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The Webfooted Astronomer - May 2001


"The Dish" is a Must-See Film for Astronomy Fans

By Brian Allen

"The Dish" is brought to you by the same crew of folks who created the independent film "The Castle," and tells the true story of the events that made possible the televised lunar landing of the Apollo XI mission in July 1969. The action centers on a 64-meter, 1000-ton radio telescope located in the middle of a sheep field in rural Parkes, New South Wales, Australia. It was the most powerful such instrument in the Southern Hemisphere at the time, and NASA asked Parkes for assistance as part of their Apollo mission communications network in late 1968. Parkes agreed.

Sam Neill plays Observatory Director Cliff Buxton, a calm in the storm that eventually envelops Parkes as the film progresses. Al Burnett (played by Patrick Warburton, who Seinfeld fans will recognize as Elaine's on-again off-again boyfriend) is the very matter-of-fact NASA engineer assigned to support the mission onsite, to the chagrin of Antenna Operator Mitch (Kevin Harrington).

One of several romantic sub-plots is centered on Glenn (Tom Long), the smart but shy support technician who runs the computer that calculates where to point the dish in order to receive Apollo's signal. Originally assigned to provide a back up to California's Goldstone facility, the crew at the Parkes telescope encounter mishaps and personality conflicts as Apollo XI gradually makes its way to the moon. A last-minute change in the moon-walk schedule catapults Parkes into the primary role for relaying the video transmission of Neil Armstrong's first steps on the moon, and the rest is history.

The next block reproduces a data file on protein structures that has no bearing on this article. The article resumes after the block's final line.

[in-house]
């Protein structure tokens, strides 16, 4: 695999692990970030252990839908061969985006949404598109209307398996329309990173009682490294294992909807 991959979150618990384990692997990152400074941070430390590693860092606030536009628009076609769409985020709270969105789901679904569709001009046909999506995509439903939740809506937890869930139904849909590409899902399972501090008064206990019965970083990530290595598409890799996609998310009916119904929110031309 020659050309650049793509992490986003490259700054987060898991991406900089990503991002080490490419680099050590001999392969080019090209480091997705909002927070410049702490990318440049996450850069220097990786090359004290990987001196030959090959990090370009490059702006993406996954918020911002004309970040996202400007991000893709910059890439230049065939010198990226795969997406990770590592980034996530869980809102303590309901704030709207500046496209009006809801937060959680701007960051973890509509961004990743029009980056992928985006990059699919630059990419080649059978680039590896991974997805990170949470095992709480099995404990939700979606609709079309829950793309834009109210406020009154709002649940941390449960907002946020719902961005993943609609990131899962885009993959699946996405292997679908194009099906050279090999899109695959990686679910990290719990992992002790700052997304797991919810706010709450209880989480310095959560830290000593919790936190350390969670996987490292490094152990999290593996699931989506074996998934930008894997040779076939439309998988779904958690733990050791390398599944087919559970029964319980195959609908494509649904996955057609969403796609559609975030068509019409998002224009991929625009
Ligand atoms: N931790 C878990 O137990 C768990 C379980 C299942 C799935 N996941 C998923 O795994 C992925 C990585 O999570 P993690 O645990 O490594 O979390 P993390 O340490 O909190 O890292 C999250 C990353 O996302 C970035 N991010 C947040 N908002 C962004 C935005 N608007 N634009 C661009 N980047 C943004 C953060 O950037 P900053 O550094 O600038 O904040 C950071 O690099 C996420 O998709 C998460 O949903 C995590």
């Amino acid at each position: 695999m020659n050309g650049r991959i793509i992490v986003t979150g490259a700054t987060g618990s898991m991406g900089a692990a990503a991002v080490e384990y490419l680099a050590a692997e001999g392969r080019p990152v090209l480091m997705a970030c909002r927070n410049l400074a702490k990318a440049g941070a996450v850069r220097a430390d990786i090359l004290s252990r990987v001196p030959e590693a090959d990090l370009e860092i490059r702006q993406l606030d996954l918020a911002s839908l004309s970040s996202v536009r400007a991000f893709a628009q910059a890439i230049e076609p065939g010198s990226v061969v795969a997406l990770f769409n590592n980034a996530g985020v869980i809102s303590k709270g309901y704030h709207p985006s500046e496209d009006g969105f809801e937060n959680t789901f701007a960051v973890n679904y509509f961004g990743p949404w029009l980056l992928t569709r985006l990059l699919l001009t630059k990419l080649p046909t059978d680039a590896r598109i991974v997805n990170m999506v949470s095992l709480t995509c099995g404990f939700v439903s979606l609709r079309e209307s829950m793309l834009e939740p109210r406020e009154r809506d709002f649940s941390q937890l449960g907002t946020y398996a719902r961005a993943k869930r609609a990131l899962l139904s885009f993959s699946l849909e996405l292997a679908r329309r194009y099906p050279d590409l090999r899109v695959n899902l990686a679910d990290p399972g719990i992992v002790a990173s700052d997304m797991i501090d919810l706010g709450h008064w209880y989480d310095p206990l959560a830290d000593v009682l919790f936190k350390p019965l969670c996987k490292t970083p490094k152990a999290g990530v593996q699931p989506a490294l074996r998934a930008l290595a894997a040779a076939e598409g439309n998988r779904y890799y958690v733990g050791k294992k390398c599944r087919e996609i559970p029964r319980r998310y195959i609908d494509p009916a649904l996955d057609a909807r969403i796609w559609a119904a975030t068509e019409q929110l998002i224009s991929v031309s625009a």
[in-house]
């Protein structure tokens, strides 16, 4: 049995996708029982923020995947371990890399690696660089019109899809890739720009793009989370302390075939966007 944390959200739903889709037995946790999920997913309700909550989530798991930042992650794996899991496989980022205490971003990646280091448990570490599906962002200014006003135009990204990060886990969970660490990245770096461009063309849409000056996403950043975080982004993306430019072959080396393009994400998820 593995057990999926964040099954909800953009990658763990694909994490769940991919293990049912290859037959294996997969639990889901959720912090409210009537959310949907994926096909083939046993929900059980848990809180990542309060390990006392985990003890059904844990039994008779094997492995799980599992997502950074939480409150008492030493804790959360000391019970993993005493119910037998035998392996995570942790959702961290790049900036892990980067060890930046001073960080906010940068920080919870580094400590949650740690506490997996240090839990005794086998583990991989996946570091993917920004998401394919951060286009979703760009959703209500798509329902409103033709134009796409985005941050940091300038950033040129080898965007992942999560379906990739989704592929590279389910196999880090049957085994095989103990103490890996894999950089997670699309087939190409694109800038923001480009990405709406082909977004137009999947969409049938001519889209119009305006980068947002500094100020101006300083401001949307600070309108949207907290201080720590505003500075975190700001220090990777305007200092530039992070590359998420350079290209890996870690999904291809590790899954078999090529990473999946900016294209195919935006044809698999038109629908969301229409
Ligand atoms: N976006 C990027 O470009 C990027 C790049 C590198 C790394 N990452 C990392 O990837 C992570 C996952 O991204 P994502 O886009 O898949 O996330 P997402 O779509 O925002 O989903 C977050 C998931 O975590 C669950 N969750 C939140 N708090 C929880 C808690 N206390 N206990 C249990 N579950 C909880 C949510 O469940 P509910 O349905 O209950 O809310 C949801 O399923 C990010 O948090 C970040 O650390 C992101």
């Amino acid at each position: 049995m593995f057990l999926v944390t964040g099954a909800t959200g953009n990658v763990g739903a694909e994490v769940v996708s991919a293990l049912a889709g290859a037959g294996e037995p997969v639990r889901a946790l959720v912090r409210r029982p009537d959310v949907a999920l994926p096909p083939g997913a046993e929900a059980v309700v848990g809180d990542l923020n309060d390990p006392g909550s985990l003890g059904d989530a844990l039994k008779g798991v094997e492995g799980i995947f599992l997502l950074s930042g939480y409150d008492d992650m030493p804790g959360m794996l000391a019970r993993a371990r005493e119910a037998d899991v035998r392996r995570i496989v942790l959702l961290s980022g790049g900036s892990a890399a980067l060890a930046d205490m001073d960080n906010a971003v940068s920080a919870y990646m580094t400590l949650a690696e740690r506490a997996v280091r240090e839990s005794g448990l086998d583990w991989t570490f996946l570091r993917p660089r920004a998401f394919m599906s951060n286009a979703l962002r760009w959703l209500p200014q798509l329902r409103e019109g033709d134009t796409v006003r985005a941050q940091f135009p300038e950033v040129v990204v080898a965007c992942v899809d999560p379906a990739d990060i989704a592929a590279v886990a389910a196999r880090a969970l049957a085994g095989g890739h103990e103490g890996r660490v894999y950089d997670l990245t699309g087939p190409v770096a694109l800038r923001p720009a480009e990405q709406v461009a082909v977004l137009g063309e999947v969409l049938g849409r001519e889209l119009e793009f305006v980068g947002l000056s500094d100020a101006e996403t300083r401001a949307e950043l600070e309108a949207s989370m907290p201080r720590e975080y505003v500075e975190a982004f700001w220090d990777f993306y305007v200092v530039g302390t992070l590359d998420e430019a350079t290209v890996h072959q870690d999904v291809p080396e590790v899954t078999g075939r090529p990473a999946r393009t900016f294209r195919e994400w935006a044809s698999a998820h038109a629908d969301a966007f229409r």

"The Dish" provides a wealth of fun characters throughout the movie, from quick glimpses of the people of Parkes to the ever-present mayor (Roy Billing), the visiting Australian Prime Minister (Bille Brown) and the U.S. Ambassador (John McMartin).

What's appealing about the film is that it nicely presents some old-fashioned, feel-good themes of achievement and courage against a small-town backdrop, while managing not to go over the top with it. By using actual video footage and audio feeds from the Apollo XI mission, Director Rob Sitch deftly brings Apollo in and out of the background in a way that doesn't overpower the central characters as he moves us towards the moonwalk itself.

Resist the urge to check out the official Parkes observatory site ( before you see the movie. But once you have, do make a point of surfing there to learn more from their considerable archives as you contemplate where you were, and what you were doing, when man first set foot on the moon.

"The Dish," Australian, 1hr. 41min., PG-13. As of March 17 limited U.S. release. Nationwide release April 27.

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